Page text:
One challenge about having a baby in Congo is that there isn’t a market for used stuff. I think that if we were in Canada we would have many used baby things thrown our way as friends and relatives declutter their homes post-having children. Or else we could look for used stuff on Craigslist, Kijiji or Facebook Marketplace. When looking at new cribs we found that the options are either cheaply made or super expensive (we need a middle ground option here like IKEA!). We chose a third option of designing a wood crib to get made, but because of the pandemic we had to post-pone our plans. But we have a growing baby that we can’t hit the pause button on and so I had the idea to design a temporary cardboard crib. I thought that even after he is done with it, we can use it as a play item.

The design uses a strategy of cuts and folds so that one single piece of cardboard can form one side of the crib with very little waste. Then I added internal reinforcing with layered cardboard on the inside of all of the junction points. I used the cardboard we had leftover from our freezer purchase, but only had enough for three sides. To still make it work we have the crib pushed up against the headboard of the bed. It will serve until Moses is able to pull himself to standing. I am very happy with the results! One change I would make is to add additional layers of cardboard on the inside of the top and bottom rung for additional lateral support. It took me a few weeks to make because I had to cut and score everything by hand (and I am a busy mom with many other things to do!), but if drafted in CAD the design could be laser cut in a matter of minutes.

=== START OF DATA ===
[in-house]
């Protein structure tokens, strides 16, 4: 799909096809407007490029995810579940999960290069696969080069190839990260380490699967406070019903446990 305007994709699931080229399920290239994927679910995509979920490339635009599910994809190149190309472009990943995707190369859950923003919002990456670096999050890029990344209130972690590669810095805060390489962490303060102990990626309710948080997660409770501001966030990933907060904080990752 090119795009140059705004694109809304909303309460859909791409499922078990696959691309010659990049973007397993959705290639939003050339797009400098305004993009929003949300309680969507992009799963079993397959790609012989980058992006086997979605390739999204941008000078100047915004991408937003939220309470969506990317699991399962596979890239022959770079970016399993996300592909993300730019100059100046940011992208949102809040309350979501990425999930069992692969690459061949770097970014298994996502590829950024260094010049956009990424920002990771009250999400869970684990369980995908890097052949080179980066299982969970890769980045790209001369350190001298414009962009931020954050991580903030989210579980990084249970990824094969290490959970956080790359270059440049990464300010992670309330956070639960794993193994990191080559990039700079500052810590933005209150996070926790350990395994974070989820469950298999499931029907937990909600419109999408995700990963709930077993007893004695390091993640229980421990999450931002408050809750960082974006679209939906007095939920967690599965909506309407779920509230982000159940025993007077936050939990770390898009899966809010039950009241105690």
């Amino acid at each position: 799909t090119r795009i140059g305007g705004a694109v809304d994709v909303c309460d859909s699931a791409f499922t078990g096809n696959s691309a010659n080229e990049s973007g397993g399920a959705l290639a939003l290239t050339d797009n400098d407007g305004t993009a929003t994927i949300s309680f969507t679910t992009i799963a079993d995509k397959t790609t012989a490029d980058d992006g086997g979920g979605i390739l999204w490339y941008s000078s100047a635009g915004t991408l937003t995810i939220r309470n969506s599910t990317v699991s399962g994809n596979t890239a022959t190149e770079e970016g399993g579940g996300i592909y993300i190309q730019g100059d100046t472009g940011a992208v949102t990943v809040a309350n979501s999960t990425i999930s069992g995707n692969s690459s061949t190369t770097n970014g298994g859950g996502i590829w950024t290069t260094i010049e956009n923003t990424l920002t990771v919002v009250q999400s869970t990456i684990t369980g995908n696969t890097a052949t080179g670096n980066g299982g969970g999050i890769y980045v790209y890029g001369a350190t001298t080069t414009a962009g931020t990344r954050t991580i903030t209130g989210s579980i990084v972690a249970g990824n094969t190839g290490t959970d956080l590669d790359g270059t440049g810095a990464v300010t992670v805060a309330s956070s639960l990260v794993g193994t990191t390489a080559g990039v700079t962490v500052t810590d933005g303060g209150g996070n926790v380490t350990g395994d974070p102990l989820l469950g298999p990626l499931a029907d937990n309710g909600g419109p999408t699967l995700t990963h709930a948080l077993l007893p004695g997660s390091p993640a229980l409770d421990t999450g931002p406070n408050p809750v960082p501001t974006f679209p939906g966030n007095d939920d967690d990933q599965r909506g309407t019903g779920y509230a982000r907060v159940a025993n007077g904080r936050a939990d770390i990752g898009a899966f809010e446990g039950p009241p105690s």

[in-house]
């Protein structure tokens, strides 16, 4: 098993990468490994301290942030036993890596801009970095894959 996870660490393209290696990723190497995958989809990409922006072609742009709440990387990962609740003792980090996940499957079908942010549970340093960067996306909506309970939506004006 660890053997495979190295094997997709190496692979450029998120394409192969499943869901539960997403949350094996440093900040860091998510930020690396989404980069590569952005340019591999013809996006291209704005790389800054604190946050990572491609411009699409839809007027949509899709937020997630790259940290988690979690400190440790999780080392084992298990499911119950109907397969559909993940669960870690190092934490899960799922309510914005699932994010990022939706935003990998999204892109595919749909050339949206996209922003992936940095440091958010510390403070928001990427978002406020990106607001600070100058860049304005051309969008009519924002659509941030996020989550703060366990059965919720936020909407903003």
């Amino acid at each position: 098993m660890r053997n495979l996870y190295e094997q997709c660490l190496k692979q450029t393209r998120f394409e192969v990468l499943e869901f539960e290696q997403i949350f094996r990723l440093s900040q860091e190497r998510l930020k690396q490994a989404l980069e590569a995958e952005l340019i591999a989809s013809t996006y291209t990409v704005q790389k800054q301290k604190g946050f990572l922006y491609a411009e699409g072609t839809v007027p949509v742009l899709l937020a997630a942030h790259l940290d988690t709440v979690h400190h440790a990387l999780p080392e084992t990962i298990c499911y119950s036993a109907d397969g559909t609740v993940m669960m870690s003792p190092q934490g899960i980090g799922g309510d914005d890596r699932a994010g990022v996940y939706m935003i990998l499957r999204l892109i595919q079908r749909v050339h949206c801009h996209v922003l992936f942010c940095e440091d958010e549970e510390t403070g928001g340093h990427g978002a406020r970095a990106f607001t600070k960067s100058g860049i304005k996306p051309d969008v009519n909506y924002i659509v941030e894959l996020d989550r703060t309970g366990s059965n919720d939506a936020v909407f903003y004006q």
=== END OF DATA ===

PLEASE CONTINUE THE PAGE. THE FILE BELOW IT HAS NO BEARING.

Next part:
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Final result!

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Sketch of flat sheet with cuts and scores (solid vs dotted lines)

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Card mock-up

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August 18, 2019

Plastic Nave

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A few months back I submitted an entry to an architectural competition hosted by Young Architecture Competitions (YAC) called Plastic Monument. It is a proposal for a monument meant to embody the problems that plastic waste is having on our oceans and planet. The project brief as well as the selected winners can be found on the YAC website.